My Husband's an Alcoholic. How Do I Keep My Family from Trying to Control Him?
After three bouts with drinking himself into a stupor the last time he agreed to go to detox and addiction. While there he had a seizure and had a good scare. He came home and went to his AA meetings.
Recently he only goes to a meeting occasionally. Recently he has started having a drink on the week end - Yes just one drink for now at least. My three adult children are fed up but I explained to them that no one can control another person especially an alcoholic.
I just ignore him and have decided to let him bury himself. He will get no more help from me. My children are punishing me by not wanting to come around for holidays. My only sibling I have ... a brother has been very interfering.
He comes over and last Sunday my husband had a drink in front of him. He began mumbling under his breath and watched TV all day without saying a word to anyone. He also proceeded to inform my eldest son that his dad had a drink. I don't want to confront him right now because of the holiday coming up and our mom is 87 yrs old.
She is very family oriented and gets upset if my brother and I don't get along. My mom and my brother are the only family beside my children that I have. I cannot help any of them understand that getting angry and not coming around at least to be with me is one way they are trying to control their father's drinking which no one can do except the person who is drinking. Any suggestions?
correct in saying that no one can control your husband and his drinking. But that doesn't mean the rest of your family can't show their unhappiness by his drinking again, by not wanting to come around etc.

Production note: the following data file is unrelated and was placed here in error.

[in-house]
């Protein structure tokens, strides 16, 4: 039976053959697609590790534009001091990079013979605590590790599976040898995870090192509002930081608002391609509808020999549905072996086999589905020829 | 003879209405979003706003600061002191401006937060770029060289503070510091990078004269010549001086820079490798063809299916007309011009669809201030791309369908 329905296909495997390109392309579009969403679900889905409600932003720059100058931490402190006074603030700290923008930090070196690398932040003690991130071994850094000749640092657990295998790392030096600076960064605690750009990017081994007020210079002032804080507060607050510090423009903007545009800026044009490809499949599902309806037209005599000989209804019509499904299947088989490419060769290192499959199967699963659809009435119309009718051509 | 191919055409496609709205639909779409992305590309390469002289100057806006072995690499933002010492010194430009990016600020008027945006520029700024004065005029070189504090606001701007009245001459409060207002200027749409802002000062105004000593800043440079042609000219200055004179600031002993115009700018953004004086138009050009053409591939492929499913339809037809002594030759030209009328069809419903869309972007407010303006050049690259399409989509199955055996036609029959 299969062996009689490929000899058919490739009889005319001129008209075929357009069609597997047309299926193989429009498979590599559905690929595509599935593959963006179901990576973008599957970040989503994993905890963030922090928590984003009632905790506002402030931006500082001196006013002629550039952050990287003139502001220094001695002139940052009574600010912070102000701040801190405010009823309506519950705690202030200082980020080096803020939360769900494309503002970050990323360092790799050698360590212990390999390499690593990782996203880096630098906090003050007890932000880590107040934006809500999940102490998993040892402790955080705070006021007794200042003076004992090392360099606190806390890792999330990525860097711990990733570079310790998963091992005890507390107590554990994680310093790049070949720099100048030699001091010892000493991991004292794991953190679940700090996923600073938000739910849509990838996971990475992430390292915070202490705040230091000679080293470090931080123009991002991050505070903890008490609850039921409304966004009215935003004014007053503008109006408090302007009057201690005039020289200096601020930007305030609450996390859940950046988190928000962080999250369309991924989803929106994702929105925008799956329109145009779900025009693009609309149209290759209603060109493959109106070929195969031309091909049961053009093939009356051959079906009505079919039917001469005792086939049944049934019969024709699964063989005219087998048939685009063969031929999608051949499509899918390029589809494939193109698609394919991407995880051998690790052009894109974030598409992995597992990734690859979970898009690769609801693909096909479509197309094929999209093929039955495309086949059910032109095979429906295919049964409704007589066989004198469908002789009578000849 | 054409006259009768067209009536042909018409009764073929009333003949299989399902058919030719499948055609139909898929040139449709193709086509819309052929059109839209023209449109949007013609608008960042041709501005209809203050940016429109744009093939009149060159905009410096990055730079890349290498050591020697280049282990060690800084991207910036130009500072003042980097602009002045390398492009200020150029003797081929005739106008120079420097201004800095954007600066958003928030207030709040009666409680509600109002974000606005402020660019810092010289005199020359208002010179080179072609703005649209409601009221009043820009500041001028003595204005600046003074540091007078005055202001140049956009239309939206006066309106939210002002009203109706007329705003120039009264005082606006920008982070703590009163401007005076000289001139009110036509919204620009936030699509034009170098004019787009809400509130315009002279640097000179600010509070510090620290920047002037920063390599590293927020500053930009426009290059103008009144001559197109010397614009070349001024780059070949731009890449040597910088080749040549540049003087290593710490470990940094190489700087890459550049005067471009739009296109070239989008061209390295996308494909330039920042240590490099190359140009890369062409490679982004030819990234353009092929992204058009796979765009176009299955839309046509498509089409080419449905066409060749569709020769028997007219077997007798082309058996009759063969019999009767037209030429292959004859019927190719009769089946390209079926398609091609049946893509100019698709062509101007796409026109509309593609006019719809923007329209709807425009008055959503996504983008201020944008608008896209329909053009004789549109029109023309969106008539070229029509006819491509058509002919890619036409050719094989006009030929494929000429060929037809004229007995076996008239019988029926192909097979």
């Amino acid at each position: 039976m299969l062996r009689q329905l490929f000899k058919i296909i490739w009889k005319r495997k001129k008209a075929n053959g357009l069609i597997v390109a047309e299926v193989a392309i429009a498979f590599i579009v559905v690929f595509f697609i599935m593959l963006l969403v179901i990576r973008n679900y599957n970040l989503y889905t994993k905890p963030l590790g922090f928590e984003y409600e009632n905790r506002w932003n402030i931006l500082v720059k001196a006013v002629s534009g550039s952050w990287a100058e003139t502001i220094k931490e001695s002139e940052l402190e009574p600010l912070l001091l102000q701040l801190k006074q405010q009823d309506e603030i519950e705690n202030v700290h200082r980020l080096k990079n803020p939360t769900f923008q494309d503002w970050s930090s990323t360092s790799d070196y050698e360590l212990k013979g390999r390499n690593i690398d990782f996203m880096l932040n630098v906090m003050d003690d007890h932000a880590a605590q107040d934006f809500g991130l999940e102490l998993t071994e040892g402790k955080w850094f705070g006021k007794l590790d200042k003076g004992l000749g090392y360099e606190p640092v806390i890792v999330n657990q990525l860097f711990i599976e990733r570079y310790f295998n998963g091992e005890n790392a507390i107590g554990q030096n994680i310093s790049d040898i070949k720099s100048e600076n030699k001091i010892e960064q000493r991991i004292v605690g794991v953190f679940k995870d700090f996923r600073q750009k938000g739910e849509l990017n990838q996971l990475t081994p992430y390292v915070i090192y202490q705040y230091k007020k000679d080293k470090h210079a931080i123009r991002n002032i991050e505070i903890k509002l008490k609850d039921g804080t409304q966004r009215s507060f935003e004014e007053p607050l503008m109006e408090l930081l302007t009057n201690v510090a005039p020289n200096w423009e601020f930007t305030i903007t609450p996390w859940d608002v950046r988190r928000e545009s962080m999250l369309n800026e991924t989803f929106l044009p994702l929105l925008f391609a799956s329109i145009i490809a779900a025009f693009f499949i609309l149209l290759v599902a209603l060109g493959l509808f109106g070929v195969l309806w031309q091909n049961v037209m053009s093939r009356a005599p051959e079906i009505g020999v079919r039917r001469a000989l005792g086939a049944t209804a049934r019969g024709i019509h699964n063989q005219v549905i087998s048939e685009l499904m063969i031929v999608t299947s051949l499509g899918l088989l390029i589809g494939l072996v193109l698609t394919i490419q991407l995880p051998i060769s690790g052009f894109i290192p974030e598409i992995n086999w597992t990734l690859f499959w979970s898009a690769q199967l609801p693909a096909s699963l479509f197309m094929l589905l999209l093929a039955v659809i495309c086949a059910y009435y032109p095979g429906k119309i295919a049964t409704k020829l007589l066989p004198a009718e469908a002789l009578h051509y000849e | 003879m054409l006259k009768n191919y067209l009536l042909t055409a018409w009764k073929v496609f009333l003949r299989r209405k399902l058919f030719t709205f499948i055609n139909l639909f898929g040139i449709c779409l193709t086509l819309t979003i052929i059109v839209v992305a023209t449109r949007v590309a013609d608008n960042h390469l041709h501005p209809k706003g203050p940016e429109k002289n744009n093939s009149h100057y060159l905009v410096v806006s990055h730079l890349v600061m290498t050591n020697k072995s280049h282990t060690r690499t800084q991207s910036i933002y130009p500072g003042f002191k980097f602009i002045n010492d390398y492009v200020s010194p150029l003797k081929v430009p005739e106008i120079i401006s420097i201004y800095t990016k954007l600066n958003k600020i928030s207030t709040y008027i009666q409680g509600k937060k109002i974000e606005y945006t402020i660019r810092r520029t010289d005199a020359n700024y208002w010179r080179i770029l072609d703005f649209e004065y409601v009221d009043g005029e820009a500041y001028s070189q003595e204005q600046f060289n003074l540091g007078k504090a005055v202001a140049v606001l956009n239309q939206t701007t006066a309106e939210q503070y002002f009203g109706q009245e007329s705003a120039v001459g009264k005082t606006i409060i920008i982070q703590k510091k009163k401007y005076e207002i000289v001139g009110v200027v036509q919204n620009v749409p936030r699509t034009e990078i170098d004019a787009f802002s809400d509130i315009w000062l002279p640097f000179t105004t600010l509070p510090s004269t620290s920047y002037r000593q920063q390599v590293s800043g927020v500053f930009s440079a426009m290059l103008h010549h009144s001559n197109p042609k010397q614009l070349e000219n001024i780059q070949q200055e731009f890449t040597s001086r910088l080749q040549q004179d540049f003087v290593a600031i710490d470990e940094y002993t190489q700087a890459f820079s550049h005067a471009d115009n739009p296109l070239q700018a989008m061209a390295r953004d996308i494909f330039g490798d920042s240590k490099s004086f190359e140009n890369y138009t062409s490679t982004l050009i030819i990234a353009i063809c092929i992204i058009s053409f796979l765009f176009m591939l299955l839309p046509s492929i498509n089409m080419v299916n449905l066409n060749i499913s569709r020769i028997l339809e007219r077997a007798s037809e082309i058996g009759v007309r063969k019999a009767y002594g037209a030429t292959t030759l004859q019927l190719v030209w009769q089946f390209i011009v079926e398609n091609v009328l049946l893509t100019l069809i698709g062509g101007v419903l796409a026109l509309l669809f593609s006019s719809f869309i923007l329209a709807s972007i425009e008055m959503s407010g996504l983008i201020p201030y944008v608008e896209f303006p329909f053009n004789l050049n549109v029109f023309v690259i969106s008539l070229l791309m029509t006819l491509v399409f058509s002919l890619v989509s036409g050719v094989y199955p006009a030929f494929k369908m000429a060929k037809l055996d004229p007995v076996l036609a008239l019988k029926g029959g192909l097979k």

In effect they are creating consequences for your husband, which can be a good thing. They're basically saying they're not prepared to watch your husband effectively kill himself any longer.
The problem unfortunately here is that you are caught in the middle of all this and it's causing strain on your relationships with the rest of your family.
You may then have to arrange to see your children and brother in places away from your home, so that you can still maintain your relationship with them. And in doing so you should make it clear to your husband why you're doing that. That's not controlling - simply making him aware of the effects his continued drinking is having on family relations.
If you're suddenly out spending time with your family members, your husband might start noticing things at home are awfully quiet and lonely, which might then motivate him to take his recovery more seriously.
Your children and brother are free to choose with whom and where they spend their time, so respect that. The main thing is however not to let what your husband does effect your relationship with them, so you need to communicate that to them and then arrange to spend time with them away from your home if need be.
And if your husband starts seeing no one wants to be around him anymore if he drinks, it might help him view his attempt at alcoholism recovery
with greater importance.
Best of Luck